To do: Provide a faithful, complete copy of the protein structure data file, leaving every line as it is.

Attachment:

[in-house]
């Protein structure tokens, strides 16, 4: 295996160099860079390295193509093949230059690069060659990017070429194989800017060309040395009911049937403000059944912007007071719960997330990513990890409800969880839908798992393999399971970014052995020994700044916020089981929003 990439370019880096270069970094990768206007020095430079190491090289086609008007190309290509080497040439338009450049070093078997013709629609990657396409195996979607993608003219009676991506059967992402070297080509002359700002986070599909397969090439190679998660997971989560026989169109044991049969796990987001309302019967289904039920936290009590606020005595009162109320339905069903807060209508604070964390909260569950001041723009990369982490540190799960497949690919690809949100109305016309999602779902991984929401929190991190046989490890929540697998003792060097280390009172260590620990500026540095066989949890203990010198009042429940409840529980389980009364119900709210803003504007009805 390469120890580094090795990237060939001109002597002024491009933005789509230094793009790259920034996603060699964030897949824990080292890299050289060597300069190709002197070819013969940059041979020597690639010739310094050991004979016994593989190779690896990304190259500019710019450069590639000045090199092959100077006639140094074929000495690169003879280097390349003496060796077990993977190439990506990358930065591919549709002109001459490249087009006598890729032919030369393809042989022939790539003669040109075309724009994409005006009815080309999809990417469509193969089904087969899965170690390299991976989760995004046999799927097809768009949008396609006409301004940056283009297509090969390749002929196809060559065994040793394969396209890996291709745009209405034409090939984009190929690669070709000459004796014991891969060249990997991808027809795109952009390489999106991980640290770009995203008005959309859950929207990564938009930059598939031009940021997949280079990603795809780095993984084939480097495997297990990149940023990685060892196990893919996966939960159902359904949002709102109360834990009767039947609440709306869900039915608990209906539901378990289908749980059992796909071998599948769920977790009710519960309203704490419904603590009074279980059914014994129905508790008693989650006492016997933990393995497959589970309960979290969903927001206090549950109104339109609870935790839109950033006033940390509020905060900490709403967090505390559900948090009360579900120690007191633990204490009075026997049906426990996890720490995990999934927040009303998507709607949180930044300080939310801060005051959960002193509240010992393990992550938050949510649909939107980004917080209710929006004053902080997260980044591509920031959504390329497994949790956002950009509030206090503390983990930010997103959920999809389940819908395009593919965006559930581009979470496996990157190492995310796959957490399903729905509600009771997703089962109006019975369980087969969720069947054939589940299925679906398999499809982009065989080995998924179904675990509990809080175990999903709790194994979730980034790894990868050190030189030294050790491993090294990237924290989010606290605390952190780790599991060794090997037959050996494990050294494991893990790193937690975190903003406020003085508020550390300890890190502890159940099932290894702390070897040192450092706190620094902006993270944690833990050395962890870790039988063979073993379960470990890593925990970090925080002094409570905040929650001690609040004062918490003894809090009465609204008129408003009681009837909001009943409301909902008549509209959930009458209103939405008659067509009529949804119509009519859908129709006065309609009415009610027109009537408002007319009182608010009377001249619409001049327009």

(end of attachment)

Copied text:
[in-house]
């Protein structure tokens, strides 16, 4: 295996160099860079390295193509093949230059690069060659990017070429194989800017060309040395009911049937403000059944912007007071719960997330990513990890409800969880839908798992393999399971970014052995020994700044916020089981929003 990439370019880096270069970094990768206007020095430079190491090289086609008007190309290509080497040439338009450049070093078997013709629609990657396409195996979607993608003219009676991506059967992402070297080509002359700002986070599909397969090439190679998660997971989560026989169109044991049969796990987001309302019967289904039920936290009590606020005595009162109320339905069903807060209508604070964390909260569950001041723009990369982490540190799960497949690919690809949100109305016309999602779902991984929401929190991190046989490890929540697998003792060097280390009172260590620990500026540095066989949890203990010198009042429940409840529980389980009364119900709210803003504007009805 390469120890580094090795990237060939001109002597002024491009933005789509230094793009790259920034996603060699964030897949824990080292890299050289060597300069190709002197070819013969940059041979020597690639010739310094050991004979016994593989190779690896990304190259500019710019450069590639000045090199092959100077006639140094074929000495690169003879280097390349003496060796077990993977190439990506990358930065591919549709002109001459490249087009006598890729032919030369393809042989022939790539003669040109075309724009994409005006009815080309999809990417469509193969089904087969899965170690390299991976989760995004046999799927097809768009949008396609006409301004940056283009297509090969390749002929196809060559065994040793394969396209890996291709745009209405034409090939984009190929690669070709000459004796014991891969060249990997991808027809795109952009390489999106991980640290770009995203008005959309859950929207990564938009930059598939031009940021997949280079990603795809780095993984084939480097495997297990990149940023990685060892196990893919996966939960159902359904949002709102109360834990009767039947609440709306869900039915608990209906539901378990289908749980059992796909071998599948769920977790009710519960309203704490419904603590009074279980059914014994129905508790008693989650006492016997933990393995497959589970309960979290969903927001206090549950109104339109609870935790839109950033006033940390509020905060900490709403967090505390559900948090009360579900120690007191633990204490009075026997049906426990996890720490995990999934927040009303998507709607949180930044300080939310801060005051959960002193509240010992393990992550938050949510649909939107980004917080209710929006004053902080997260980044591509920031959504390329497994949790956002950009509030206090503390983990930010997103959920999809389940819908395009593919965006559930581009979470496996990157190492995310796959957490399903729905509600009771997703089962109006019975369980087969969720069947054939589940299925679906398999499809982009065989080995998924179904675990509990809080175990999903709790194994979730980034790894990868050190030189030294050790491993090294990237924290989010606290605390952190780790599991060794090997037959050996494990050294494991893990790193937690975190903003406020003085508020550390300890890190502890159940099932290894702390070897040192450092706190620094902006993270944690833990050395962890870790039988063979073993379960470990890593925990970090925080002094409570905040929650001690609040004062918490003894809090009465609204008129408003009681009837909001009943409301909902008549509209959930009458209103939405008659067509009529949804119509009519859908129709006065309609009415009610027109009537408002007319009182608010009377001249619409001049327009």